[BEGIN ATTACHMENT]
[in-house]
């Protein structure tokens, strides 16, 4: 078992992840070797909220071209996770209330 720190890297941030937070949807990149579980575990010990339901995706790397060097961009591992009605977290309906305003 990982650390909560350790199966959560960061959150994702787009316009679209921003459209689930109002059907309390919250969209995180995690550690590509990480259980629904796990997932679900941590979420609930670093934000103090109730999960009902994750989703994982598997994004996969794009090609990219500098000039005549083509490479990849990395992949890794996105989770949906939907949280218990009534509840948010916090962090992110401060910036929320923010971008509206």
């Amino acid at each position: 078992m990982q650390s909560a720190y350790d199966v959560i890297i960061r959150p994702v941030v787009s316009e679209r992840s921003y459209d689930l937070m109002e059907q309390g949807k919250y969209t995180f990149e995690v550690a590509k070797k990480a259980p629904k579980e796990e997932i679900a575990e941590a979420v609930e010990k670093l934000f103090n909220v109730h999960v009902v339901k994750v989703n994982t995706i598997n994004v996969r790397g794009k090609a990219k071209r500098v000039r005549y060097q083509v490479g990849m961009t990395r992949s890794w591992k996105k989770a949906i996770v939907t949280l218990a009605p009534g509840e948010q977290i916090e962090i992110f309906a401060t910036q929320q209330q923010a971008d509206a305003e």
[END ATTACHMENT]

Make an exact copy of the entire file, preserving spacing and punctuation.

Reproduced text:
[in-house]
């Protein structure tokens, strides 16, 4: 078992992840070797909220071209996770209330 720190890297941030937070949807990149579980575990010990339901995706790397060097961009591992009605977290309906305003 990982650390909560350790199966959560960061959150994702787009316009679209921003459209689930109002059907309390919250969209995180995690550690590509990480259980629904796990997932679900941590979420609930670093934000103090109730999960009902994750989703994982598997994004996969794009090609990219500098000039005549083509490479990849990395992949890794996105989770949906939907949280218990009534509840948010916090962090992110401060910036929320923010971008509206």
């Amino acid at each position: 078992m990982q650390s909560a720190y350790d199966v959560i890297i960061r959150p994702v941030v787009s316009e679209r992840s921003y459209d689930l937070m109002e059907q309390g949807k919250y969209t995180f990149e995690v550690a590509k070797k990480a259980p629904k579980e796990e997932i679900a575990e941590a979420v609930e010990k670093l934000f103090n909220v109730h999960v009902v339901k994750v989703n994982t995706i598997n994004v996969r790397g794009k090609a990219k071209r500098v000039r005549y060097q083509v490479g990849m961009t990395r992949s890794w591992k996105k989770a949906i996770v939907t949280l218990a009605p009534g509840e948010q977290i916090e962090i992110f309906a401060t910036q929320q209330q923010a971008d509206a305003e």